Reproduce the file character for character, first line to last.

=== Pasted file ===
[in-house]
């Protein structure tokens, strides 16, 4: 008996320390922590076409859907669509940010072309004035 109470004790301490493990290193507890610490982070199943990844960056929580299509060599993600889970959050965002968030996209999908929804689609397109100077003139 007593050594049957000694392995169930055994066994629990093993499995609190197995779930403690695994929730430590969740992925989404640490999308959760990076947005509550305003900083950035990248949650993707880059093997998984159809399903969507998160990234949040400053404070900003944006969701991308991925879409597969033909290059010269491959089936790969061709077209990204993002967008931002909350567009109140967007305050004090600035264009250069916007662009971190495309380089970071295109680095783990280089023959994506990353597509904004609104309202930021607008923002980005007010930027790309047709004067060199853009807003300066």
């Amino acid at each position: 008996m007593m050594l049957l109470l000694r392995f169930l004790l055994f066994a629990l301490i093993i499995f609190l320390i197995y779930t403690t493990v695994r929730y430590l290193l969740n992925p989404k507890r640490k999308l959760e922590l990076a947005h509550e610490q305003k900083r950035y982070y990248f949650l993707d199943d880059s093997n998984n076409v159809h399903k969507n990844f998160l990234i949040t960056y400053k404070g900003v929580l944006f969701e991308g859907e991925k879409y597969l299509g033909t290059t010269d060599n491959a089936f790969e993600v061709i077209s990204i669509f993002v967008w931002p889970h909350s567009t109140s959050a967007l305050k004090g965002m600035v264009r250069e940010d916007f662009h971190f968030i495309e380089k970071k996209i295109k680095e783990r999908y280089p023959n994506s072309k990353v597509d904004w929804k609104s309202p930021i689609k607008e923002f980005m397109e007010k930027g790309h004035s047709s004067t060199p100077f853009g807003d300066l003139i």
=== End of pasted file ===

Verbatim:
[in-house]
């Protein structure tokens, strides 16, 4: 008996320390922590076409859907669509940010072309004035 109470004790301490493990290193507890610490982070199943990844960056929580299509060599993600889970959050965002968030996209999908929804689609397109100077003139 007593050594049957000694392995169930055994066994629990093993499995609190197995779930403690695994929730430590969740992925989404640490999308959760990076947005509550305003900083950035990248949650993707880059093997998984159809399903969507998160990234949040400053404070900003944006969701991308991925879409597969033909290059010269491959089936790969061709077209990204993002967008931002909350567009109140967007305050004090600035264009250069916007662009971190495309380089970071295109680095783990280089023959994506990353597509904004609104309202930021607008923002980005007010930027790309047709004067060199853009807003300066």
């Amino acid at each position: 008996m007593m050594l049957l109470l000694r392995f169930l004790l055994f066994a629990l301490i093993i499995f609190l320390i197995y779930t403690t493990v695994r929730y430590l290193l969740n992925p989404k507890r640490k999308l959760e922590l990076a947005h509550e610490q305003k900083r950035y982070y990248f949650l993707d199943d880059s093997n998984n076409v159809h399903k969507n990844f998160l990234i949040t960056y400053k404070g900003v929580l944006f969701e991308g859907e991925k879409y597969l299509g033909t290059t010269d060599n491959a089936f790969e993600v061709i077209s990204i669509f993002v967008w931002p889970h909350s567009t109140s959050a967007l305050k004090g965002m600035v264009r250069e940010d916007f662009h971190f968030i495309e380089k970071k996209i295109k680095e783990r999908y280089p023959n994506s072309k990353v597509d904004w929804k609104s309202p930021i689609k607008e923002f980005m397109e007010k930027g790309h004035s047709s004067t060199p100077f853009g807003d300066l003139i």